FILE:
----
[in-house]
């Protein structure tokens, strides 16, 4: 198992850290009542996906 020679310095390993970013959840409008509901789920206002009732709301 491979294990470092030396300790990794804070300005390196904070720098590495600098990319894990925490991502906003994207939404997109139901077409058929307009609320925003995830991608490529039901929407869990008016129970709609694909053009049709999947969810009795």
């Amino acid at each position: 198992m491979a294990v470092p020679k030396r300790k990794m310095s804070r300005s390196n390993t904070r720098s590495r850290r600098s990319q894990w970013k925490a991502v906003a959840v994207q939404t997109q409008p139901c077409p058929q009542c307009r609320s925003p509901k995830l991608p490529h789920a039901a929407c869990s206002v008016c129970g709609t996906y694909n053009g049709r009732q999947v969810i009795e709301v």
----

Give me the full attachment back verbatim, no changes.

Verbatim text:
[in-house]
């Protein structure tokens, strides 16, 4: 198992850290009542996906 020679310095390993970013959840409008509901789920206002009732709301 491979294990470092030396300790990794804070300005390196904070720098590495600098990319894990925490991502906003994207939404997109139901077409058929307009609320925003995830991608490529039901929407869990008016129970709609694909053009049709999947969810009795």
């Amino acid at each position: 198992m491979a294990v470092p020679k030396r300790k990794m310095s804070r300005s390196n390993t904070r720098s590495r850290r600098s990319q894990w970013k925490a991502v906003a959840v994207q939404t997109q409008p139901c077409p058929q009542c307009r609320s925003p509901k995830l991608p490529h789920a039901a929407c869990s206002v008016c129970g709609t996906y694909n053009g049709r009732q999947v969810i009795e709301v």